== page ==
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Flashcards in Histology Deck (52):
1

What is pseudostratified columnar epithelia?

Single layer of cells of differing heights

2

What is transitional epithelia?

Where the basal cells are cuboidal or columnar and the apical cells are squamous or dome-like

3

What is mesothelium?

Simple squamous epithelia which lines closed body cavities

4

What are exocrine glands?

Ducted glands which secrete substances onto epithelium

5

What are endocrine glands?

Duct-less glands which secrete substances directly into the blood

6

What is a serosa?

Complex tissue which lines closed body cavities and consists of epithelia and underlying connective tissue

7

How many microns are there in a millimeter?

1,000

8

What are all connective tissue cells derived from?

Mesenchymal cell

9

Name the 5 types of connective tissue

Fibrocollagenous, cartilage, blood, bone, fat (adipose)

10

How is fibrocollagenous tissue classified?

By quantity of collagen fibres, type of collagen fibre, and organisation of collagen fibres

11

Describe loose/areolar fibrocollagenous connective tissue

Relatively little type I collagen (in random directions), some type III collagen, some elastic fibres, has fibroblasts, mast cells, macrophages and some white blood cells

12

Describe dense irregular fibrocollagenous connective tissue

Abundance of collagen type I (in random directions), some elastic fibres, fibroblast is main cell, provides ability to withstand tension in many directions

13

Describe dense regular fibrocollagenous connective tissue

Abundance of collagen type I (in one direction only), few elastic fibres, mainly fibroblasts, found in tendons and most ligaments, withstands great tensile strength if force applied in one direction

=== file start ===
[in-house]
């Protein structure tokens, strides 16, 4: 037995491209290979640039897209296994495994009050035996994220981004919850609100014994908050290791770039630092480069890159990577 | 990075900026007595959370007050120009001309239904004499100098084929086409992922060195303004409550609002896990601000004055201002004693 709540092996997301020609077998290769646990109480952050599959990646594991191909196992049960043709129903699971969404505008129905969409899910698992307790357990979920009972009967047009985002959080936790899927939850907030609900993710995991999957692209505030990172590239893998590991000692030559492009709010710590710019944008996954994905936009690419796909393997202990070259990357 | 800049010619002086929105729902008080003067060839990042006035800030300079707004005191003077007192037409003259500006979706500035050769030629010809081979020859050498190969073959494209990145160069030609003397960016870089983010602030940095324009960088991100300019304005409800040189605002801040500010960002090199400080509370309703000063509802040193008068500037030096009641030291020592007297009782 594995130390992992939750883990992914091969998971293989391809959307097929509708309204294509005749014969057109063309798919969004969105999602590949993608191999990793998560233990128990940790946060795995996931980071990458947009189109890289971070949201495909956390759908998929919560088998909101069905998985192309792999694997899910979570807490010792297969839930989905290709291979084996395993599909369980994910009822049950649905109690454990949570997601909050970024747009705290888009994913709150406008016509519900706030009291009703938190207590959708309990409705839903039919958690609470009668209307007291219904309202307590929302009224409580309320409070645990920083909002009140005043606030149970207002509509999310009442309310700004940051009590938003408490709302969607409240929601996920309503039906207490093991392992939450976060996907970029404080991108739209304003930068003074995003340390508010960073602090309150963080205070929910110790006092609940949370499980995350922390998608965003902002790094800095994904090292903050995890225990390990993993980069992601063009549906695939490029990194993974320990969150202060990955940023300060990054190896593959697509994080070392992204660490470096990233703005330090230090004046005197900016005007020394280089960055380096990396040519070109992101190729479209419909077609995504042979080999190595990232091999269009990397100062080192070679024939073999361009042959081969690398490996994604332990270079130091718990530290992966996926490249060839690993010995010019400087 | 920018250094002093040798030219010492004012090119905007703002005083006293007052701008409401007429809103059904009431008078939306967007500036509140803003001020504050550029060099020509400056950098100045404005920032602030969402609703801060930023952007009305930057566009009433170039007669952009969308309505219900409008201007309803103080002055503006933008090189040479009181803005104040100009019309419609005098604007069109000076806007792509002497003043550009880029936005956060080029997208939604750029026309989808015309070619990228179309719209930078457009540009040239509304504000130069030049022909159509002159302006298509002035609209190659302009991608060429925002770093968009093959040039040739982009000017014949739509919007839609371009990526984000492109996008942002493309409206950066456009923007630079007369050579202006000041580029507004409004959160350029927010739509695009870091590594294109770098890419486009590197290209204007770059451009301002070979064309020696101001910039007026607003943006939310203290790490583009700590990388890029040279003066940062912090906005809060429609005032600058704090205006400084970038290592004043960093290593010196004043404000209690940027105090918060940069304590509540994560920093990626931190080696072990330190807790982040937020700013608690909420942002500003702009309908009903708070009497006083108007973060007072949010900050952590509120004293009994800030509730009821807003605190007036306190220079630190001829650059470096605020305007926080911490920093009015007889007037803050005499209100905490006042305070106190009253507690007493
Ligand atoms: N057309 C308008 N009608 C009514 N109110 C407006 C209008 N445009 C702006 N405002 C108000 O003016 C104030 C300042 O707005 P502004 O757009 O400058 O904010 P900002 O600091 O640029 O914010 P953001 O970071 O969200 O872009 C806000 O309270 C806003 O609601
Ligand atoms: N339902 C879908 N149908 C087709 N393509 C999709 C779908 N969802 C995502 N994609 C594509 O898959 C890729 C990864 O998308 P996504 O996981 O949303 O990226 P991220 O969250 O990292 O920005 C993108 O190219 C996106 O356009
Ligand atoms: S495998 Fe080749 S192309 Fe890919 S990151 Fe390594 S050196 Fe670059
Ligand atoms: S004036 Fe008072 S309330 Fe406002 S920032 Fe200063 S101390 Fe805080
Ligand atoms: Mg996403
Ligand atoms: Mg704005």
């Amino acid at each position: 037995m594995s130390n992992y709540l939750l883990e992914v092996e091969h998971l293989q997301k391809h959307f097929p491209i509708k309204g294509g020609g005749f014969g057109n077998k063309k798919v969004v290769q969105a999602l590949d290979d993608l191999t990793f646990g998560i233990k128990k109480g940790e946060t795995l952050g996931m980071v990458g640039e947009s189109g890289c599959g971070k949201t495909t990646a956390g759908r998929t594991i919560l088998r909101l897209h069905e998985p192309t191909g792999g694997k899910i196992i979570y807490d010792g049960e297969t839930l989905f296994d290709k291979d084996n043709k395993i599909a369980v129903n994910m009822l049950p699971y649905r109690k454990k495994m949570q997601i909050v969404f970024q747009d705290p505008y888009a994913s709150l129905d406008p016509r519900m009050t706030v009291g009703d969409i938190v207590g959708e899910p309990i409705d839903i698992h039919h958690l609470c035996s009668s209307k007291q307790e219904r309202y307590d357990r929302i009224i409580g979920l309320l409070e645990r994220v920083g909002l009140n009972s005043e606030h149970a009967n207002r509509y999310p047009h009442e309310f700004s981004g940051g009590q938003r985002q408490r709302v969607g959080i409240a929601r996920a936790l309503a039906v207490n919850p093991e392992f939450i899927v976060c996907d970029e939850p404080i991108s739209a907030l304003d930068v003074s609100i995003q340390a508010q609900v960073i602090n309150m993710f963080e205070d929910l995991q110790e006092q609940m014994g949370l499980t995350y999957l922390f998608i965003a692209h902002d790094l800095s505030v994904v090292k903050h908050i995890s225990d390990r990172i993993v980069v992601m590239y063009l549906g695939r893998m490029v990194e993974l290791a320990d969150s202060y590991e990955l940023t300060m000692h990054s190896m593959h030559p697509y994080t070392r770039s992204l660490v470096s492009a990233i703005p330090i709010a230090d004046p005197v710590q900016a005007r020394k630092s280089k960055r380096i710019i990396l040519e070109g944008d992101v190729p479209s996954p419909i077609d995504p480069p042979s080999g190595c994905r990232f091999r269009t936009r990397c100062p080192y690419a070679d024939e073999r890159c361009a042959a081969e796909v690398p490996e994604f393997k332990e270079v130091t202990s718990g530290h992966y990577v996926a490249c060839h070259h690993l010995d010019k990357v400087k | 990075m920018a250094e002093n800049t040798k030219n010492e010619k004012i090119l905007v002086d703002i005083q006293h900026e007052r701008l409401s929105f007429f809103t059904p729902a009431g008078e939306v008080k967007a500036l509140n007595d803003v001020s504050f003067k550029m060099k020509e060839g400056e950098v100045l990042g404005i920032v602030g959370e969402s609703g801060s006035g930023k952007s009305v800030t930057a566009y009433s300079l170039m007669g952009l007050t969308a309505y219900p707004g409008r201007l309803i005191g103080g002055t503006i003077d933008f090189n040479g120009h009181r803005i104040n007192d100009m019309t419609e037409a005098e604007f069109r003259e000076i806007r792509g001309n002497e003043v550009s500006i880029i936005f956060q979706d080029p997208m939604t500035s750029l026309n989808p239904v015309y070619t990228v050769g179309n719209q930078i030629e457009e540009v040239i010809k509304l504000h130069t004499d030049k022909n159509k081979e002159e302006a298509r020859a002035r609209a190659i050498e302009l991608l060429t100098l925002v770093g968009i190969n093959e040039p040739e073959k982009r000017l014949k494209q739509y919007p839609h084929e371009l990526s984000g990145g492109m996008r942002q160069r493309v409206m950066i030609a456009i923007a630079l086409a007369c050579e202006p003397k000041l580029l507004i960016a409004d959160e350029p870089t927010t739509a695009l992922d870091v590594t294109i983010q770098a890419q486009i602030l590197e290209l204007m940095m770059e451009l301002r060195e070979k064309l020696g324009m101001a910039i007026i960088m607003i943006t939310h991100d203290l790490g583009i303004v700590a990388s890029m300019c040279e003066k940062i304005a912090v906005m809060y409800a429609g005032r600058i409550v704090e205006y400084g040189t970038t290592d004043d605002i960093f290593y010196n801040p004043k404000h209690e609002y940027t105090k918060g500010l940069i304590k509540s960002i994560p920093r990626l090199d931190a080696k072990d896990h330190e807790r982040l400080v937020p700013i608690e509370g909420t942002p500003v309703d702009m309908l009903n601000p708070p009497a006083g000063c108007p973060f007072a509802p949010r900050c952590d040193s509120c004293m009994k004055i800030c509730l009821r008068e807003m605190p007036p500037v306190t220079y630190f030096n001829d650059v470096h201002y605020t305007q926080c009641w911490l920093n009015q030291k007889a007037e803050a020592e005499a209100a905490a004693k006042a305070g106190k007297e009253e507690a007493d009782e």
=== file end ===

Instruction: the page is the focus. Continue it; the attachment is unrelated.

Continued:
14

Describe reticular fibrocollagenous connective tissue

Fine meshwork of collagen type III, loose ground substance, soft internal skeleton formed by fibres (stroma), mainly found in lymphoid organs

15

Describe white adipose connective tissue

Main adult fat store, insulates, shock absorber, made of unilocular adipocytes (lipids fuses into one big droplet)

16

Describe brown adipose connective tissue

Involved in thermoregulation in neonates, multilocular adipocytes, organised into lobules by fibrocollagenous septa

17

Describe the extracellular matrix of cartilage

Sulphated GAGs, rich in proteoglycans and hyaluronic acid and type II colalgen

18

What are the different types of cartilage?

Hyaline, elastic and fibrocartilage

19

Where do chondrocytes lie?

In lacunae (lake)

20

Describe fibrocartilage and where it is found?

Contains both type I (stronger) and type II collagen fibres and is found in IV discs, pubic symphysis, and knee menisci

21

What is the perichondrium?

A specialised layer of condensed, highly vascular fibrocollagenous tissue with chondroblasts embedded (for repair)

22

What are muscle cells derived from?

Mesoderm

23

What is the basement membrane of muscle cells called?

External lamina

24

Why does muscle stain bright pink?

Due to large amounts of myofilament in cytoplasm

25

Describe endomysium

Supporting reticular fibre network which carries capillaries and nerves to the muscle cells (fibres)